On the northern end of Paso Robles, the sun bears down a little hotter, and less rain saturates the soil. That may sound unpleasant for some, but at San Marcos Creek Vineyard, when life gives them heat, they make award winning Zinfandels.
“Zin grapes really thrive in the warmer climate,” said Cathy Winter, who manages the tasting room and sales with her husband Brady Winter. “They get a big, jammy flavor that’s really intense.”
That flavor has received recognition in the form of shiny gold medals from the San Francisco Chronicle, the Long Beach Grand Cru, and the Central Coast Wine Competition. Their 2006 Estate Zinfandel was aged in oak barrels for over two years and blended with a Petite Sirah. The result? A dark, fruity flavor of black courant and plum that finishes with a hint of black licorice.
The bold Zinfandel taste goes great with smoky barbequed burgers or ribs, cementing it as a summer time hit. Knowing this, the winery hosts a number of parties and BBQs throughout the year on their 100 acre property. It’s a stunning setting, complete with grassy picnic areas, a quaint tasting room, halcyon views of rolling hills, and a large duck pond.
“There are peacocks out there and bullfrogs the size of your head,” said Cathy. “It’s a great draw for kids, keeping them entertained while the adults relax and try some new wines.”
In March, San Marcos Creek celebrates its anniversary and the local Zinfandel Festival by throwing the “Paella Patio Party” that features local musicians and takes place on the shaded patio, just out of the sun’s often blazing reach. Paella is a flavorful Basque dish made of rice, veggies, and whatever meats the chef thinks will pair best with the wines.
“It’s great stuff, usually with chicken, some kind of spicy sausage and always with plenty of garlic,” said Cathy. “Everybody has to eat it so there aren’t complaints later about kissers with bad breath.”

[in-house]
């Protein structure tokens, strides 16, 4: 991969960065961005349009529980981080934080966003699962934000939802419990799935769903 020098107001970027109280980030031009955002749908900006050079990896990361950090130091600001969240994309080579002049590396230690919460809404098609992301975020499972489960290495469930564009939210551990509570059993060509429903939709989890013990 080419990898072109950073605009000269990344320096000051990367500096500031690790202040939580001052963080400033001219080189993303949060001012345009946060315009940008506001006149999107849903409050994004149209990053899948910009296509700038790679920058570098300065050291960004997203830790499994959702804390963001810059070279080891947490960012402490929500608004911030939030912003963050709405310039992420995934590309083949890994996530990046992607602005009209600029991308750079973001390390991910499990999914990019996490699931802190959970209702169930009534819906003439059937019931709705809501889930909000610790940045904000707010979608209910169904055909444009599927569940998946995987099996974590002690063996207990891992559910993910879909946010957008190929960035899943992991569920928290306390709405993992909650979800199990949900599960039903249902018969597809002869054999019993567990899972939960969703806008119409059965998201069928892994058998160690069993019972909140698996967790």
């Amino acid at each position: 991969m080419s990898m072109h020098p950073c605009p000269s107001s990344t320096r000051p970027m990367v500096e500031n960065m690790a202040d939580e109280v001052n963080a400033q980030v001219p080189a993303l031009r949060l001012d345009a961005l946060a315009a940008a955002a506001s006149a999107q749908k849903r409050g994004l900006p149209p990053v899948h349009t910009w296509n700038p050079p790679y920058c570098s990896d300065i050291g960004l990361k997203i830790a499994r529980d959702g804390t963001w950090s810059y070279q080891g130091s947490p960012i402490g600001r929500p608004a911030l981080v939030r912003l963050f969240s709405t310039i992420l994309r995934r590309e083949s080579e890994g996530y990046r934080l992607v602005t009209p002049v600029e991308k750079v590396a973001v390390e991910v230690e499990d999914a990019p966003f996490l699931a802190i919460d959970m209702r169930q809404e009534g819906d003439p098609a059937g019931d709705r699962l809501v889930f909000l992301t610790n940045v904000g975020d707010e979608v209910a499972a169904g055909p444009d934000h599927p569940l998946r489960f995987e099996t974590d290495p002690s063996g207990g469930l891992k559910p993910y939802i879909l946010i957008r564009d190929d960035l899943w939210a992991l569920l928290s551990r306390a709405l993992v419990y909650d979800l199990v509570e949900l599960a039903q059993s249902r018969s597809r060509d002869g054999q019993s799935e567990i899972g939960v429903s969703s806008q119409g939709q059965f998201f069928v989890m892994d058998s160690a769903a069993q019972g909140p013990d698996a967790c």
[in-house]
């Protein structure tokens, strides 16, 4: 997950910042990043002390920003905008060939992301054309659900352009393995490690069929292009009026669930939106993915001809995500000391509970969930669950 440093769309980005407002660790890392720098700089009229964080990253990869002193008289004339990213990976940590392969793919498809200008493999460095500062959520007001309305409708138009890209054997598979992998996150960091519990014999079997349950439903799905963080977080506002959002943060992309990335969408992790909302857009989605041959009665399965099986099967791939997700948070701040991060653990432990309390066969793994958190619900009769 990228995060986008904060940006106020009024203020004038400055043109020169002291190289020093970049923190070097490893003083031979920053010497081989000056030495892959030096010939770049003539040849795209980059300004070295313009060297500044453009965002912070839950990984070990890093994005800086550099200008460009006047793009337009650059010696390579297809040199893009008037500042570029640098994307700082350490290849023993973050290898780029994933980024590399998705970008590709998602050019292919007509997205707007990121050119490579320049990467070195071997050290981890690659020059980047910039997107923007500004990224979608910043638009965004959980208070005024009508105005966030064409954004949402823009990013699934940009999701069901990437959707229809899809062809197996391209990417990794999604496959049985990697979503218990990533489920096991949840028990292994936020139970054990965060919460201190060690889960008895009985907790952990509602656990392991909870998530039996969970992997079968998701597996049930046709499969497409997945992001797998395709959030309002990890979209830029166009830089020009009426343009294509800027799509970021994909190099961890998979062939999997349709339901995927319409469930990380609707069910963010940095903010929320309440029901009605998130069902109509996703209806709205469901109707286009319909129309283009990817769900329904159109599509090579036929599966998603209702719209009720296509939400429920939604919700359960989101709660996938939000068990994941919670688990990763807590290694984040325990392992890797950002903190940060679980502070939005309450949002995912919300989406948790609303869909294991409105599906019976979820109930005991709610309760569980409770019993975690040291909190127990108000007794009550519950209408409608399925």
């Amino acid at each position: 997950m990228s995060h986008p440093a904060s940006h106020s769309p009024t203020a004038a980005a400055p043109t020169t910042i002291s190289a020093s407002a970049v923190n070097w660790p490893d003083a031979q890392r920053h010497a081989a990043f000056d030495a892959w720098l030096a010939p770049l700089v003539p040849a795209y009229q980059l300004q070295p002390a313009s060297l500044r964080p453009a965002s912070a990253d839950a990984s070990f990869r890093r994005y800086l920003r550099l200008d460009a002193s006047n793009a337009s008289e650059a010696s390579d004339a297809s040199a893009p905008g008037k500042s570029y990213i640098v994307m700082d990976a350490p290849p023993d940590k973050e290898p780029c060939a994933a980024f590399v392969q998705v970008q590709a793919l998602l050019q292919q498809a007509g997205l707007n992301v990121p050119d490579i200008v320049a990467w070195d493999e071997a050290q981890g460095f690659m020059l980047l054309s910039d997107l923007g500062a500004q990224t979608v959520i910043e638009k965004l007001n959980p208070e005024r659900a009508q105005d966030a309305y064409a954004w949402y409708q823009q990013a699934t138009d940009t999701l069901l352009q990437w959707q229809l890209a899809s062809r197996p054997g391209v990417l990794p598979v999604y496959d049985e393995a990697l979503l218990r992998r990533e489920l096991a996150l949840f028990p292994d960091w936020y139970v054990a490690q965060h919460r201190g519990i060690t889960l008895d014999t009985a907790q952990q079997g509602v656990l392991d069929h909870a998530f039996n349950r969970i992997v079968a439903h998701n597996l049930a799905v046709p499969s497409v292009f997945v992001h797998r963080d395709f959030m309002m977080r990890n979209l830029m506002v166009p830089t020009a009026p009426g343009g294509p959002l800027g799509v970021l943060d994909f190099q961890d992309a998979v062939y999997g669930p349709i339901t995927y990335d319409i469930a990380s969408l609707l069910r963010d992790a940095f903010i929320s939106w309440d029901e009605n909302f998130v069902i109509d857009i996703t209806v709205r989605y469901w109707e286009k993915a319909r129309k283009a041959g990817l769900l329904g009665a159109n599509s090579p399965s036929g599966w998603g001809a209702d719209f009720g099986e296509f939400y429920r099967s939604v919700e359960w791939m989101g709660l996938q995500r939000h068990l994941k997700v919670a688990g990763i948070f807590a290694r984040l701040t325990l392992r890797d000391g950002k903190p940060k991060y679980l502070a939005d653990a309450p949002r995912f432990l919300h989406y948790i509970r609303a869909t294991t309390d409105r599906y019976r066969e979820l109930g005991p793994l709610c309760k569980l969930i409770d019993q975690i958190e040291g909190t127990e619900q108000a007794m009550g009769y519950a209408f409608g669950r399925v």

They also do “pick-up parties” for their wine club members, who get discounted shipments of six bottles, anywhere from two to four times per year. When the shipments are packaged and ready, members get invited to small but fun get-togethers that feature cheese pairings, good conversation, familiar faces, and lots of wine of course.
Everything they sell is “estate,” meaning it was grown, pressed, fermented, and bottled on site, and they aren’t at all limited to Zinfandels. Their Reserve Cabernet and Bordeaux blend have won gold medals at the Central Coast Wine Challenge. Most of their grape varietals are red, but one of their most popular wines is a mysterious White Merlot. A Best of Class award winner, two years running, this light pink wine is off-dry and fruity with peachy flavors that make the perfect cool refreshment for a hot day.
“We get pretty creative with our blends,” said Cathy. “Our wine making is a team effort where everyone’s input is taken into consideration.”
The business was started roughly 20 years ago by Cathy’s parents, Fling and Annette Traylor. They were looking for a peaceful but active retirement and found a new passion. At first, they only sold grapes to nearby wineries, but they soon found themselves building their own winery and tasting room modeled after architecture found in the French countryside. Their first bottle was produced in July of 2003. Shortly after, Cathy and Brady came on board to manage the books and tasting room, and now the estate produces up to 2,500 cases of wine every year and employs two full time vineyard workers and a handful of part time pourers in the tasting room.
“There’s so much work that goes into wine making,” said Cathy. “Being able to finally have the bottle in your hand and see the look on the customer’s face is really remarkable.”
Work is far from complete for the Traylors. They’re putting the finishing touches on “Catherine’s Cottage,” a four bedroom, four bath building near the tasting room that they plan to open soon as a fully functioning bed and breakfast. Every room will have its own fireplace, and guests will get to enjoy a freshly cooked breakfast and evening time appetizers paired with wine. Keep it in mind for a romantic getaway you and your partner won’t forget.
San Marcos Creek is located right off of Highway 101, which means travelers don’t have to go out of their way to taste some of the best wines Paso Robles has to offer. Cathy said she gets a good mix of wine tasting connoisseurs, complete novices, and everything in between. If you’re inexperienced in the ways of wine and are looking for a quick tasting instead of an all day wine adventure, this might be the place for you.
Cathy tries to help people with the three S’s of wine tasting: swirl, smell, and savor. There’s no need to feel embarrassed if you don’t know what to look for or talk about. Cathy, Brady or one of the other pourers will guide you through the whole process, even if can’t tell a Cabernet from a Chardonnay and have no idea that wine can have “legs.”
“Just relax and have fun with it,” said Cathy. “The only thing you need to know is whether you like it or not.”
To see whether you like it or not, stop by San Marcos Creek Vineyard at 7750 North Highway 101 as you head into or out of the area. For more information or to become a wine club member, call (805) 467-9260.
– Nick Powell